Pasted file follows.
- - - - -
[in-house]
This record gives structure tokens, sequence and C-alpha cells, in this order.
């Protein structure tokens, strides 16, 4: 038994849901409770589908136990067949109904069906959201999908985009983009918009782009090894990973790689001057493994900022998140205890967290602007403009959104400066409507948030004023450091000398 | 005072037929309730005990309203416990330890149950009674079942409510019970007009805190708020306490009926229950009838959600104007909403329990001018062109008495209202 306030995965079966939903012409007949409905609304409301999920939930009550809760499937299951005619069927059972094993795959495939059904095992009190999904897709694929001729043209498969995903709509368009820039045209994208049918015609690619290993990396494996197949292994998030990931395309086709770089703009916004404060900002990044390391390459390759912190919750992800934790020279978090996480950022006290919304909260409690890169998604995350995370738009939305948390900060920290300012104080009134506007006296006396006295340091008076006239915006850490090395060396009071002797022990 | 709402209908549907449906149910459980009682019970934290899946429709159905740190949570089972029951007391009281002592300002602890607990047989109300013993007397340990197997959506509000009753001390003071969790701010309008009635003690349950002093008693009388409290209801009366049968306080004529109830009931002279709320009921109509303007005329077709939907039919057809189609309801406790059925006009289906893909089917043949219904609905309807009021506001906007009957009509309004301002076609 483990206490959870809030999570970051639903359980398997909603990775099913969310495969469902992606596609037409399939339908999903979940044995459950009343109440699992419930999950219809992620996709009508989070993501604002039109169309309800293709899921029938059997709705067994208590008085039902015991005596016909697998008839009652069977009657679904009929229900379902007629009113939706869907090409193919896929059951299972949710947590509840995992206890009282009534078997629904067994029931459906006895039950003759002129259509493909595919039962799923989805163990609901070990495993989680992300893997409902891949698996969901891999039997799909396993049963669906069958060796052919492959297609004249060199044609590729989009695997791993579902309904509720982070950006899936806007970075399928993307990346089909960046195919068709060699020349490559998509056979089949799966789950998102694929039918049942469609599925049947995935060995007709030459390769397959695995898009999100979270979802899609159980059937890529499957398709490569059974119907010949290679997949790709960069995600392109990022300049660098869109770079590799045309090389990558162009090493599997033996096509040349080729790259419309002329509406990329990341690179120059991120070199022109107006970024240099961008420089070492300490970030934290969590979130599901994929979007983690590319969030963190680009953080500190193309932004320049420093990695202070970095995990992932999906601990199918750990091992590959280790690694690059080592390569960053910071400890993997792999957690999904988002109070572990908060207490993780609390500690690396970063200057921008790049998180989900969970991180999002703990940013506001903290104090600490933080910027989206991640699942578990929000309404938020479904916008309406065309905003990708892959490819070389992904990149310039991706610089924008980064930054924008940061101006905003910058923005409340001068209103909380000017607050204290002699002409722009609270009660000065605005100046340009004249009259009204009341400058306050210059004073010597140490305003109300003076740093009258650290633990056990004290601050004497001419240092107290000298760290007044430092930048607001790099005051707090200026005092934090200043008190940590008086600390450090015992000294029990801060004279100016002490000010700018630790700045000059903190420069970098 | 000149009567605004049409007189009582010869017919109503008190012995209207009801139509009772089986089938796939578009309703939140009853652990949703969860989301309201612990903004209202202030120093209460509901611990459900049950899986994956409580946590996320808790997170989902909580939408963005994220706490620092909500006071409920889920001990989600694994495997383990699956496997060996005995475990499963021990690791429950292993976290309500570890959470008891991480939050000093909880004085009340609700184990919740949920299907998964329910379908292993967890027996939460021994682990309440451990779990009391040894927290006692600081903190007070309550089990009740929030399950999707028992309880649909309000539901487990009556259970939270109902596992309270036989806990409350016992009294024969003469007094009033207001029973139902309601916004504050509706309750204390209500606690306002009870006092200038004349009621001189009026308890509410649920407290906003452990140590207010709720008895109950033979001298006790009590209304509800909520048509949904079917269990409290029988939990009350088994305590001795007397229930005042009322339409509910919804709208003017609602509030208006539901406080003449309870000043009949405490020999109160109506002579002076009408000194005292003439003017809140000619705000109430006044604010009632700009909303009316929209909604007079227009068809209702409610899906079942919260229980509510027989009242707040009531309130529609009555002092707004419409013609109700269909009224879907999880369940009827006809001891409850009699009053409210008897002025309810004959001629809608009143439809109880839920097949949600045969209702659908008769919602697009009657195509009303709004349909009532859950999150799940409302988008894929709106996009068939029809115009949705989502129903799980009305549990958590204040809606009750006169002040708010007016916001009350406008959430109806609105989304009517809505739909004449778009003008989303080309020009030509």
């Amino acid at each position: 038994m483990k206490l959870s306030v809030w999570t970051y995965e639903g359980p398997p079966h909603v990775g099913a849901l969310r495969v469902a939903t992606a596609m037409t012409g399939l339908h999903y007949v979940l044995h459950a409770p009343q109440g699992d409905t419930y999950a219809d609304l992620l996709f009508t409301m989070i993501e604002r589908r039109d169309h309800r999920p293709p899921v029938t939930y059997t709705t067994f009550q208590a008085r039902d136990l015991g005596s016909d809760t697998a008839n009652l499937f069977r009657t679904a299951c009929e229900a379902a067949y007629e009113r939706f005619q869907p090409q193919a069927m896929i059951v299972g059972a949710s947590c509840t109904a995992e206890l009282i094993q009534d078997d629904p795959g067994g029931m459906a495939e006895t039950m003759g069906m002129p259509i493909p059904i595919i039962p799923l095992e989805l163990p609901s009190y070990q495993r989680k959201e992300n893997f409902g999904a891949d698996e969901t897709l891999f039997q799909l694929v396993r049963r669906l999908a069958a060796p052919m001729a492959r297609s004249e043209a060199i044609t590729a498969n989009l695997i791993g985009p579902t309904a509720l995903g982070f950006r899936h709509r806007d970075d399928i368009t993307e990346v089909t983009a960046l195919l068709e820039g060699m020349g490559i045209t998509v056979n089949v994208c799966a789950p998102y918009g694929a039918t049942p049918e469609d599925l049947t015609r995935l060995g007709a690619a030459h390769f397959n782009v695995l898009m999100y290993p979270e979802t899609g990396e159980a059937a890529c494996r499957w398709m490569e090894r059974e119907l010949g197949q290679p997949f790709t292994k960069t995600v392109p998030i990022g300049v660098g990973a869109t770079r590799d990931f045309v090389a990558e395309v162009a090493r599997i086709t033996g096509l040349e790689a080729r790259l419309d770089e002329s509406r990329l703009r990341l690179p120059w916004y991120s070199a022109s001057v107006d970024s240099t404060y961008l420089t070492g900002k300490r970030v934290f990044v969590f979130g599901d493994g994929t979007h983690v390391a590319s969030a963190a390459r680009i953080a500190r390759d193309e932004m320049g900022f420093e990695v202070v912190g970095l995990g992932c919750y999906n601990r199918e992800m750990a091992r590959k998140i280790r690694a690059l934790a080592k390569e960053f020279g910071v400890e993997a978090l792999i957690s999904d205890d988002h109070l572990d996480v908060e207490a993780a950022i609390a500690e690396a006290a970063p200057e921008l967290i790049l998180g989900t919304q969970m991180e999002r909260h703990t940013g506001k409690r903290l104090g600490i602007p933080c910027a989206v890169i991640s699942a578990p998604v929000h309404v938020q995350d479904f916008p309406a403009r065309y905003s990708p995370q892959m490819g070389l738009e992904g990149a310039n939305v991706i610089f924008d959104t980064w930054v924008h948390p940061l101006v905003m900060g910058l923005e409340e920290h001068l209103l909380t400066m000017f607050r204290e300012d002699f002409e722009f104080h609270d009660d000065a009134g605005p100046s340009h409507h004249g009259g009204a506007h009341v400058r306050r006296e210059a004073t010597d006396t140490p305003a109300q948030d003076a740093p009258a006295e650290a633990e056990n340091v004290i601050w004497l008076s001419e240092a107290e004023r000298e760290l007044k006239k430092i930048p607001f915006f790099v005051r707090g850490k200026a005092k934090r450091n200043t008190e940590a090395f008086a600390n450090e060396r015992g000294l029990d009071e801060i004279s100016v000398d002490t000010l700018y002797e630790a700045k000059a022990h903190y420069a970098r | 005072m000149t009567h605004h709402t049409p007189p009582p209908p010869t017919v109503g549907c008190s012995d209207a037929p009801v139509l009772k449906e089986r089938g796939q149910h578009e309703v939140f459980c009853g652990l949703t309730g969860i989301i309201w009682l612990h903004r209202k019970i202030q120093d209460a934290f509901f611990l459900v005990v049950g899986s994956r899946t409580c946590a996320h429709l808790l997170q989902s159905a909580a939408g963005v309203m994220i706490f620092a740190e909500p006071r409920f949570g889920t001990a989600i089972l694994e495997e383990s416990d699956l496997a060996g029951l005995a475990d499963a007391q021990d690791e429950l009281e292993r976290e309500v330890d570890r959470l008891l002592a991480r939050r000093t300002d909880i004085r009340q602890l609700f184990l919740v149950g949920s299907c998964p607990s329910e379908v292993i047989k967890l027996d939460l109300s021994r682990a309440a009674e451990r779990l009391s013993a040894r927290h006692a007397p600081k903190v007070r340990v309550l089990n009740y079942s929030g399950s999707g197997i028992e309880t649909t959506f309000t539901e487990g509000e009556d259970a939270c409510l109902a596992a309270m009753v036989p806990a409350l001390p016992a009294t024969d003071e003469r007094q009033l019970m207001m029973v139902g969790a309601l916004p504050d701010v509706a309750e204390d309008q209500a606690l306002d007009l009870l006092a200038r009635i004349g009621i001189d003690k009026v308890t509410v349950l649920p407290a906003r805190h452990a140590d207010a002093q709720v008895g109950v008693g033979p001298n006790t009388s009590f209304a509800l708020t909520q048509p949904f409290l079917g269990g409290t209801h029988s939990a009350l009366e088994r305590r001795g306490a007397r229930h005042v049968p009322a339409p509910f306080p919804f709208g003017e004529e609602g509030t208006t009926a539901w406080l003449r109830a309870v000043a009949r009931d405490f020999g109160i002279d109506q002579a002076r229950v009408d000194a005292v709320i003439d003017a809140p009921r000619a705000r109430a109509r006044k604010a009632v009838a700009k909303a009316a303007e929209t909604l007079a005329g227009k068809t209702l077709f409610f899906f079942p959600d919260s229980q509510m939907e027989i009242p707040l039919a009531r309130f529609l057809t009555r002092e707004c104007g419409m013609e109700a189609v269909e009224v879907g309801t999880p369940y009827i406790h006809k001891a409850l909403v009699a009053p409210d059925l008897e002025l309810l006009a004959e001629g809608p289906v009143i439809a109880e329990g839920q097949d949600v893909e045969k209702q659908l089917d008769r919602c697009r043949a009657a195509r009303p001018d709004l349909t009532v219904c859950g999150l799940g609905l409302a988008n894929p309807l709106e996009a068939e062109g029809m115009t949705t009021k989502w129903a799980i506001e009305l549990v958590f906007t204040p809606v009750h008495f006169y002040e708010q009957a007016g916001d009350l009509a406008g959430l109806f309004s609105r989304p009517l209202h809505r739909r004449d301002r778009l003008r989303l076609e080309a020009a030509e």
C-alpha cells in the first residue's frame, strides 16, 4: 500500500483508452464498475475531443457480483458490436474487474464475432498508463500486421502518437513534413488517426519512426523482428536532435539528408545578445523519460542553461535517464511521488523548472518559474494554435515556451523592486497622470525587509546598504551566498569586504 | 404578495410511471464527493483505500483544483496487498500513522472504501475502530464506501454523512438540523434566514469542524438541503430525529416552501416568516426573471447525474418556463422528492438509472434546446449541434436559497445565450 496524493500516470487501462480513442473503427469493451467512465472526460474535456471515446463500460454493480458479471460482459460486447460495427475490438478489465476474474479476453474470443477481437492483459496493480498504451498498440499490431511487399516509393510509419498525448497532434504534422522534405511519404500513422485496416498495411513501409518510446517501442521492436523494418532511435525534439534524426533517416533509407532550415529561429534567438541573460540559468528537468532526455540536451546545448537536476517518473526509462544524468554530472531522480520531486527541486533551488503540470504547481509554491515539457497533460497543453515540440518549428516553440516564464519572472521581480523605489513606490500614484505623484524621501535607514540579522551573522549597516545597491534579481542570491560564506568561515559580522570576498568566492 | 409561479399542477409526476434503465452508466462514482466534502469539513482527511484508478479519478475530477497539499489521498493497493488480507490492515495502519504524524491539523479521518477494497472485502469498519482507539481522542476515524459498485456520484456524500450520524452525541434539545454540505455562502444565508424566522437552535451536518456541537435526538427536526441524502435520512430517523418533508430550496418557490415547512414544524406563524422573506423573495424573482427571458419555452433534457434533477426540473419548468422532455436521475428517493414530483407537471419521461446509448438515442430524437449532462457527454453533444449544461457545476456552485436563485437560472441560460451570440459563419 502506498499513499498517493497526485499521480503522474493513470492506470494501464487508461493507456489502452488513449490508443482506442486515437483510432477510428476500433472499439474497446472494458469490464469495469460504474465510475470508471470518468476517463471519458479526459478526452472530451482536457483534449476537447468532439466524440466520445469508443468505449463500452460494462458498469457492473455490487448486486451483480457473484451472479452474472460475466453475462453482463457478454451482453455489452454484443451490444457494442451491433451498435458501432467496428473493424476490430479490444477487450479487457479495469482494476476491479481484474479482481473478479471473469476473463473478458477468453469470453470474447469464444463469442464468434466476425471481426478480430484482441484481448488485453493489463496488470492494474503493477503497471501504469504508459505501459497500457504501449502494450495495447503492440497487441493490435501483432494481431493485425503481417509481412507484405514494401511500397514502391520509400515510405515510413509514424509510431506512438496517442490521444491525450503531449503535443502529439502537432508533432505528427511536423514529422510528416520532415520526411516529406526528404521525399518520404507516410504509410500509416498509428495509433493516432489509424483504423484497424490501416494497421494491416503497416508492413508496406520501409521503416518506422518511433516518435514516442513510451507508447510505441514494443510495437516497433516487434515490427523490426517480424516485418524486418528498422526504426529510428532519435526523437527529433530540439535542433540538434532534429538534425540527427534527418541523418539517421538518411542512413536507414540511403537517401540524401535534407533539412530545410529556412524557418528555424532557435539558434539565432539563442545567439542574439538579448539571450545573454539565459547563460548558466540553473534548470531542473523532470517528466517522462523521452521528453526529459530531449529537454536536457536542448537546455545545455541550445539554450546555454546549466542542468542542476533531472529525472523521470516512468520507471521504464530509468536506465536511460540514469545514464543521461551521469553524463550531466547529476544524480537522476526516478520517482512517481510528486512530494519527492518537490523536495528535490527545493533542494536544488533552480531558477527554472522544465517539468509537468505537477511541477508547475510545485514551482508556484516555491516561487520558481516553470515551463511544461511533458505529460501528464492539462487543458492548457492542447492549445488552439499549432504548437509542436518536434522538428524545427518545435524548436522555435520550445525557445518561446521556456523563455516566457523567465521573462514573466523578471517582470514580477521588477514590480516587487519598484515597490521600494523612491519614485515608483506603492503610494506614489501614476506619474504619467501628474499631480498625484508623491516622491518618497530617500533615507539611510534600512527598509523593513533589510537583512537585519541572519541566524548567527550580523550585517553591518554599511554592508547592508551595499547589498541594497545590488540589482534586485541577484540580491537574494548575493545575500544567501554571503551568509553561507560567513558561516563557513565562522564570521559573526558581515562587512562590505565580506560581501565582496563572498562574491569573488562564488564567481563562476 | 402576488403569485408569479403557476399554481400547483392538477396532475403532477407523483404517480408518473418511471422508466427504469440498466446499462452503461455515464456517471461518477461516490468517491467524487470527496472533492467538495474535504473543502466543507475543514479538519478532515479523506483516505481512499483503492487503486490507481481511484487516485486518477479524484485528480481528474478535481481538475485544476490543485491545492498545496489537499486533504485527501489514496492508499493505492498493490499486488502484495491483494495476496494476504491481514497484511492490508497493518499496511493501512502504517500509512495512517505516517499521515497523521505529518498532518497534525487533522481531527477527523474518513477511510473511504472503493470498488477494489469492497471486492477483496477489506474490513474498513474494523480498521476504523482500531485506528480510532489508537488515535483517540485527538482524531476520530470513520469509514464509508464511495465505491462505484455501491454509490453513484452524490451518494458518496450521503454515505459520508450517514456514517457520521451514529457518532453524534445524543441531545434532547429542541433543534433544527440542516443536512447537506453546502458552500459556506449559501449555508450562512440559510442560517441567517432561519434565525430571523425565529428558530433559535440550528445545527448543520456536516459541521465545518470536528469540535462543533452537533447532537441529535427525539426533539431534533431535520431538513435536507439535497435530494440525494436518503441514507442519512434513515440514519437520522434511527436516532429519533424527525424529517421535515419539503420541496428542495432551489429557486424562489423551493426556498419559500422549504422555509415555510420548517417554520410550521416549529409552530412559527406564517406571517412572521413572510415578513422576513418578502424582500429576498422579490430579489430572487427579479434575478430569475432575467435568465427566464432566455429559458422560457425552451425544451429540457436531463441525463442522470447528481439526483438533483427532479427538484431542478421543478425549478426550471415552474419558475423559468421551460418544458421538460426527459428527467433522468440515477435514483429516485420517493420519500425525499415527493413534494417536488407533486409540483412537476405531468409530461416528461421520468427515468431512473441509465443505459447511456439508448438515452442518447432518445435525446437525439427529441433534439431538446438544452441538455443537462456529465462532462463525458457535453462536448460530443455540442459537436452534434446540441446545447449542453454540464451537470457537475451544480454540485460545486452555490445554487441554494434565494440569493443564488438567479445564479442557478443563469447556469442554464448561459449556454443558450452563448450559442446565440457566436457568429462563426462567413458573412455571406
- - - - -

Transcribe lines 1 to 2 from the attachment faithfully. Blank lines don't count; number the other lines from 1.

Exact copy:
[in-house]
This record gives structure tokens, sequence and C-alpha cells, in this order.